UPDATE: The source of this problem has thankfully turned out to be a buggy mobile SSH client used on 2 different devices not a MITM attack. However, I'd still appreciate a full answer to the original question: Namely, in the event of a genuine MITM attack, what steps should an administrator take after detecting it? Does the presence of a genuine MITM attacker effectively make SSH access to that server impossible for as long as they attempt to intercept traffic? Is changing the sshd port sufficient as a response?
ORIGINAL QUESTION: I'd appreciate some advice on what steps I should take in dealing with this.
On attempting to connect to my home server today over SSH using pub key auth (password access is disabled), I received the 'fingerprint has changed' message. As I have a copy of the server's public key fingerprint on me, I can see they don't match.
Does this mean I am unable to connect to the server over SSH indefinitely without jeopardising security? Can I combat the attack in any way? While I've always been aware of the potential for SSH MITM attacks, and there is plenty of reading available on detecting such an attack, I cannot find any advice on countering / dealing with it once it's underway.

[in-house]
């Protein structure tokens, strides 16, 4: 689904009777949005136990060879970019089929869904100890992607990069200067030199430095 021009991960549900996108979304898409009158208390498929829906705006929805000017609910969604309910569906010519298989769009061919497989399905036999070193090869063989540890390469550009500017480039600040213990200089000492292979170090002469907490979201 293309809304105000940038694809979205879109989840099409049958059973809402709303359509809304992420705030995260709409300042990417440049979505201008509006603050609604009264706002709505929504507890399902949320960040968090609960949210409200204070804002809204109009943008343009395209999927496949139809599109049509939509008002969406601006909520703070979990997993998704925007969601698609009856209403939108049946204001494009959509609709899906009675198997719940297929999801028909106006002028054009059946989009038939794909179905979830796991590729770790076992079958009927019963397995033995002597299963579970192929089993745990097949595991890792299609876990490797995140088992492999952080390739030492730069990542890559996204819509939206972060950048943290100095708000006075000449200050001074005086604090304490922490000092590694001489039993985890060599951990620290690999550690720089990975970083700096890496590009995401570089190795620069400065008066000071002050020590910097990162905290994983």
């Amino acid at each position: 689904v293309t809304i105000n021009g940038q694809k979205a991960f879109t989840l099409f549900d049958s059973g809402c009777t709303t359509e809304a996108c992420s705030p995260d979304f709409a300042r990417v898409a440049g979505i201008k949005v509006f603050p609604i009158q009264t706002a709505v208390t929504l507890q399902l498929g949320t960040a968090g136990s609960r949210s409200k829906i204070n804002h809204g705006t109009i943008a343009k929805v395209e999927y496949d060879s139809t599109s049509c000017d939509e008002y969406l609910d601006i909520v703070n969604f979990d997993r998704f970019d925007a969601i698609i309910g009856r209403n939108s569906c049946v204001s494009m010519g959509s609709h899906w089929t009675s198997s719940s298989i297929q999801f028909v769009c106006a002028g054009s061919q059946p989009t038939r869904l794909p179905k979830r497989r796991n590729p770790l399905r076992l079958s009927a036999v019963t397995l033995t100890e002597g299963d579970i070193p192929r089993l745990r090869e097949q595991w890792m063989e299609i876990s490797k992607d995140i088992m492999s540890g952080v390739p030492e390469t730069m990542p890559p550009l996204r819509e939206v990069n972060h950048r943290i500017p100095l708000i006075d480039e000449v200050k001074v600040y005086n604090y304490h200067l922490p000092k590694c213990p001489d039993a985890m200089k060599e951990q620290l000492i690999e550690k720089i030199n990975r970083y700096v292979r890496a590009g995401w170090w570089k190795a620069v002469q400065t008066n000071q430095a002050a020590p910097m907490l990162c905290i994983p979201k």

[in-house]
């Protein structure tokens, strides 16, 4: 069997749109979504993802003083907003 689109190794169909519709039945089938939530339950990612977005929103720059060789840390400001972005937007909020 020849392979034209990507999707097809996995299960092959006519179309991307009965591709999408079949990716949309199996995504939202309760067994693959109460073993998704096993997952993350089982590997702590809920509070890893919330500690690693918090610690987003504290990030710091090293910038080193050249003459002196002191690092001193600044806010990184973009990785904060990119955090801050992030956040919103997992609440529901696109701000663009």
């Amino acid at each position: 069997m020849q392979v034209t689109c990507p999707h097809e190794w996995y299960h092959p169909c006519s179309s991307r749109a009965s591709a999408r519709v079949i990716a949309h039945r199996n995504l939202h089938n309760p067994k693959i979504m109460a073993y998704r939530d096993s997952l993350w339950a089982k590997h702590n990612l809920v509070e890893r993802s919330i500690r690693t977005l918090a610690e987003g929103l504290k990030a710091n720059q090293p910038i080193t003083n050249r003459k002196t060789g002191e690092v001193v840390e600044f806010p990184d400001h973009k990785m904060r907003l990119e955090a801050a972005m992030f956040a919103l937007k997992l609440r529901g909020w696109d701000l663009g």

Thank you in advance.
UPDATE: The SSH host's public key and the copy I have are identical. But when connecting remotely (using either DDNS or direct IP), the 'Authenticity of host can't be established' message shows a different fingerprint to the server's. I need advice on how I connect to the server via SSH from now on in light of somebody potentially doing something nefarious. Do I simply change the SSH server port? Should I generate new keys?